Caregiving can be a source of immense satisfaction and accomplishment. It gives you the opportunity to forge an enduring bond with your loved one and experience the gratification of being of service to another human being who depends on you. But caregiving also brings its own responsibilities and pressures. As a caregiver, you are constantly being challenged to learn something new, to make yet another important decision, or to navigate through days filled with appointments and obligations, some of them planned, others unexpected. Caregiving draws down your reserves of energy, ingenuity, and enthusiasm.
A support group can provide the information, the insight, and the affirmation that can make the responsibility of caregiving much lighter. It provides an opportunity to learn from others who face the same challenges that you do, to discuss your experiences, and to ask for advice.
Support groups help in a number of ways. You can come away from support group meetings with practical tips on caregiving that you can put to work right away. You can also take with you the sense of perspective that comes from comparing your own experiences as a caregiver with others'. Most of all, you can gain a feeling of community. There is great comfort in getting together with other people who share the rewarding but sometimes difficult experience of being a caregiver.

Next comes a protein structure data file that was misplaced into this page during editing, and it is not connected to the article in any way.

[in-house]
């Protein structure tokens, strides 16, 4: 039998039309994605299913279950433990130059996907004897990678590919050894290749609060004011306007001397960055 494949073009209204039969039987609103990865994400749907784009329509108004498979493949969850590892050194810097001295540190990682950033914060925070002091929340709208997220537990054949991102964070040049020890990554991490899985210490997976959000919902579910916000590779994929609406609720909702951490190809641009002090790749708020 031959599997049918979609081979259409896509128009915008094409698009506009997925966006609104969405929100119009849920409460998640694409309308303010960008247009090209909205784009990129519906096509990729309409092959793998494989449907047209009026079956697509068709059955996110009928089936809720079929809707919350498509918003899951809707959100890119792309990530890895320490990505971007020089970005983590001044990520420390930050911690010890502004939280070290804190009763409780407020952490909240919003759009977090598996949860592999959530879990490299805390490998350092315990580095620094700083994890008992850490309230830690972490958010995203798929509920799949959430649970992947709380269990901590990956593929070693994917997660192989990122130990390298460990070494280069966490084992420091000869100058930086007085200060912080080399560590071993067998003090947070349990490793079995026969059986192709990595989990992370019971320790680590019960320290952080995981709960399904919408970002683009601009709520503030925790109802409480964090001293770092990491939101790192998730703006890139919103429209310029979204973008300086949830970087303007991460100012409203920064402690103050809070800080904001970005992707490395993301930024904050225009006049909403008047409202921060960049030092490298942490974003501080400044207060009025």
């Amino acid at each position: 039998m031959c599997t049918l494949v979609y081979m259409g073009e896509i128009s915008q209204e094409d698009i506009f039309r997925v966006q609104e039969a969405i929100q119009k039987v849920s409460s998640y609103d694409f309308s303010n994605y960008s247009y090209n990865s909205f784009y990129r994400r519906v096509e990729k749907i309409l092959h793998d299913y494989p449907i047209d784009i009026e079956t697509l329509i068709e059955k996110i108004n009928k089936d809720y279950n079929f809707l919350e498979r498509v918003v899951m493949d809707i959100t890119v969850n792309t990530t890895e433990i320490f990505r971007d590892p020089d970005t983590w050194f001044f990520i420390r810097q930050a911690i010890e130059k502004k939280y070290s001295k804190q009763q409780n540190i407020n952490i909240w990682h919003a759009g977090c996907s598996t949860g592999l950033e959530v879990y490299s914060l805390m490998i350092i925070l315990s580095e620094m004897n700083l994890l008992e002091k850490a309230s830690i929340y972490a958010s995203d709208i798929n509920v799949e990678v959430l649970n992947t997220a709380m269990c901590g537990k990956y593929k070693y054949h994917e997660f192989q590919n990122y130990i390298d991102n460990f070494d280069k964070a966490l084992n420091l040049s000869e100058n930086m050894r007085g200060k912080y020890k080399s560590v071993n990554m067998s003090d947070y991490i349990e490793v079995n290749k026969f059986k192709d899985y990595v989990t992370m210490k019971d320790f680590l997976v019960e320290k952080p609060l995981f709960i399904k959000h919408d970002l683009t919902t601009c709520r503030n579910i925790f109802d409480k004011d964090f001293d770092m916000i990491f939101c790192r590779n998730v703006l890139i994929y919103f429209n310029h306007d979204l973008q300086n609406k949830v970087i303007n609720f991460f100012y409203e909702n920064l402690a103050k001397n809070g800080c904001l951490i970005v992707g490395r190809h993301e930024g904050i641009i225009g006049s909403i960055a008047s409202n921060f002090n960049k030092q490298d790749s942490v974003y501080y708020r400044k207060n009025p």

Not every support group may be right for you. As a rule of thumb, look for groups that are well established and that are led by someone with experience as a caregiver and a facilitator. Such a person will give the sessions structure, keep the conversation moving in the most productive direction, and serve as a link to community resources.
You should also look for support groups whose style matches your own. Some support groups are very formal, with set agendas and presentations from local professionals. Others have a more fluid agenda, allowing members to introduce topics for discussion.
A good place to start your search for a support group is to gather recommendations from friends, spiritual leaders, and the staff at your community's Department of Social Services.